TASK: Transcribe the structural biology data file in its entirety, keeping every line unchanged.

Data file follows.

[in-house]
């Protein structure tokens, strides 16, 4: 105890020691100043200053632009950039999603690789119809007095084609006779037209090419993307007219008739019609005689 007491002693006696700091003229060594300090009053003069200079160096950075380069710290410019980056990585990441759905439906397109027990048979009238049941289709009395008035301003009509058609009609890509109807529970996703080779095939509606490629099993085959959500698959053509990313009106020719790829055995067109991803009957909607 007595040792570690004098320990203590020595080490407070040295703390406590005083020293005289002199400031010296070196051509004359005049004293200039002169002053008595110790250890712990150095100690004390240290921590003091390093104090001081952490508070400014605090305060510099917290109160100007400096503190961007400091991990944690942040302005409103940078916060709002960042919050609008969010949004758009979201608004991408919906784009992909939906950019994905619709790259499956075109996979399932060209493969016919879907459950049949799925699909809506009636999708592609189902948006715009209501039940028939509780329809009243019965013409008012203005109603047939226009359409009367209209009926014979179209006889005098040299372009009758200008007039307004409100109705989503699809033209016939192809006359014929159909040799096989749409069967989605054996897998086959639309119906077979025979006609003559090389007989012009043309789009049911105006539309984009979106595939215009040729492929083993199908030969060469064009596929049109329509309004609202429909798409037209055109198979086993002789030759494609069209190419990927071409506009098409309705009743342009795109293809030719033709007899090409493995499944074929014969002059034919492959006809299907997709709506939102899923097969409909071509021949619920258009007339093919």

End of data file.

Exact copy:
[in-house]
């Protein structure tokens, strides 16, 4: 105890020691100043200053632009950039999603690789119809007095084609006779037209090419993307007219008739019609005689 007491002693006696700091003229060594300090009053003069200079160096950075380069710290410019980056990585990441759905439906397109027990048979009238049941289709009395008035301003009509058609009609890509109807529970996703080779095939509606490629099993085959959500698959053509990313009106020719790829055995067109991803009957909607 007595040792570690004098320990203590020595080490407070040295703390406590005083020293005289002199400031010296070196051509004359005049004293200039002169002053008595110790250890712990150095100690004390240290921590003091390093104090001081952490508070400014605090305060510099917290109160100007400096503190961007400091991990944690942040302005409103940078916060709002960042919050609008969010949004758009979201608004991408919906784009992909939906950019994905619709790259499956075109996979399932060209493969016919879907459950049949799925699909809506009636999708592609189902948006715009209501039940028939509780329809009243019965013409008012203005109603047939226009359409009367209209009926014979179209006889005098040299372009009758200008007039307004409100109705989503699809033209016939192809006359014929159909040799096989749409069967989605054996897998086959639309119906077979025979006609003559090389007989012009043309789009049911105006539309984009979106595939215009040729492929083993199908030969060469064009596929049109329509309004609202429909798409037209055109198979086993002789030759494609069209190419990927071409506009098409309705009743342009795109293809030719033709007899090409493995499944074929014969002059034919492959006809299907997709709506939102899923097969409909071509021949619920258009007339093919």